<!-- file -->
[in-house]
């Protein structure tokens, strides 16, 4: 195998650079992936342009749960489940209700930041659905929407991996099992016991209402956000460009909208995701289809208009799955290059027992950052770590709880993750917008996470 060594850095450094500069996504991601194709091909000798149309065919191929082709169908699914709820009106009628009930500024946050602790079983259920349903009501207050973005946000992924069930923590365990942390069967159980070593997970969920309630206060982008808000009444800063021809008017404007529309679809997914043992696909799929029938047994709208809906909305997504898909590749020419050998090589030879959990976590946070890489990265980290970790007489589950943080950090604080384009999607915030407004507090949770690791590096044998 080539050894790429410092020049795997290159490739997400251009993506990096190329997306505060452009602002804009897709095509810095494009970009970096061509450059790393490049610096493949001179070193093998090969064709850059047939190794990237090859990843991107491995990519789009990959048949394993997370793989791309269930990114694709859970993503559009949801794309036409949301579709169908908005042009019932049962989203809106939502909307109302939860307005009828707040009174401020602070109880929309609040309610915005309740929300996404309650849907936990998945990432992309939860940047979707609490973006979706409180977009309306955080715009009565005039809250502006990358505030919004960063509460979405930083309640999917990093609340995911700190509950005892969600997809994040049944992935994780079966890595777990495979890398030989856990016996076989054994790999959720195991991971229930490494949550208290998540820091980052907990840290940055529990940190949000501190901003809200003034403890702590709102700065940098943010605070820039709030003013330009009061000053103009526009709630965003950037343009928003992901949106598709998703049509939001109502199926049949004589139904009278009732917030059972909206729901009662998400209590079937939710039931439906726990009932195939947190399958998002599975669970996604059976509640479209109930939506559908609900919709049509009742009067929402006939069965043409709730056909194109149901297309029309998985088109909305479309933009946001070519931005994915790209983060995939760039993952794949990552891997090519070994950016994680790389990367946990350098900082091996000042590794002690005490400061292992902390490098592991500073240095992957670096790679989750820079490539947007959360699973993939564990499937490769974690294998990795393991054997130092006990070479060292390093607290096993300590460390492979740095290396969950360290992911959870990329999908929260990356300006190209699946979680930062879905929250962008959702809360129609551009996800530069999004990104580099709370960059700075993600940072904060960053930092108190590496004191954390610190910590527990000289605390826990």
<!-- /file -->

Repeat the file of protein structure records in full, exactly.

[in-house]
């Protein structure tokens, strides 16, 4: 195998650079992936342009749960489940209700930041659905929407991996099992016991209402956000460009909208995701289809208009799955290059027992950052770590709880993750917008996470 060594850095450094500069996504991601194709091909000798149309065919191929082709169908699914709820009106009628009930500024946050602790079983259920349903009501207050973005946000992924069930923590365990942390069967159980070593997970969920309630206060982008808000009444800063021809008017404007529309679809997914043992696909799929029938047994709208809906909305997504898909590749020419050998090589030879959990976590946070890489990265980290970790007489589950943080950090604080384009999607915030407004507090949770690791590096044998 080539050894790429410092020049795997290159490739997400251009993506990096190329997306505060452009602002804009897709095509810095494009970009970096061509450059790393490049610096493949001179070193093998090969064709850059047939190794990237090859990843991107491995990519789009990959048949394993997370793989791309269930990114694709859970993503559009949801794309036409949301579709169908908005042009019932049962989203809106939502909307109302939860307005009828707040009174401020602070109880929309609040309610915005309740929300996404309650849907936990998945990432992309939860940047979707609490973006979706409180977009309306955080715009009565005039809250502006990358505030919004960063509460979405930083309640999917990093609340995911700190509950005892969600997809994040049944992935994780079966890595777990495979890398030989856990016996076989054994790999959720195991991971229930490494949550208290998540820091980052907990840290940055529990940190949000501190901003809200003034403890702590709102700065940098943010605070820039709030003013330009009061000053103009526009709630965003950037343009928003992901949106598709998703049509939001109502199926049949004589139904009278009732917030059972909206729901009662998400209590079937939710039931439906726990009932195939947190399958998002599975669970996604059976509640479209109930939506559908609900919709049509009742009067929402006939069965043409709730056909194109149901297309029309998985088109909305479309933009946001070519931005994915790209983060995939760039993952794949990552891997090519070994950016994680790389990367946990350098900082091996000042590794002690005490400061292992902390490098592991500073240095992957670096790679989750820079490539947007959360699973993939564990499937490769974690294998990795393991054997130092006990070479060292390093607290096993300590460390492979740095290396969950360290992911959870990329999908929260990356300006190209699946979680930062879905929250962008959702809360129609551009996800530069999004990104580099709370960059700075993600940072904060960053930092108190590496004191954390610190910590527990000289605390826990």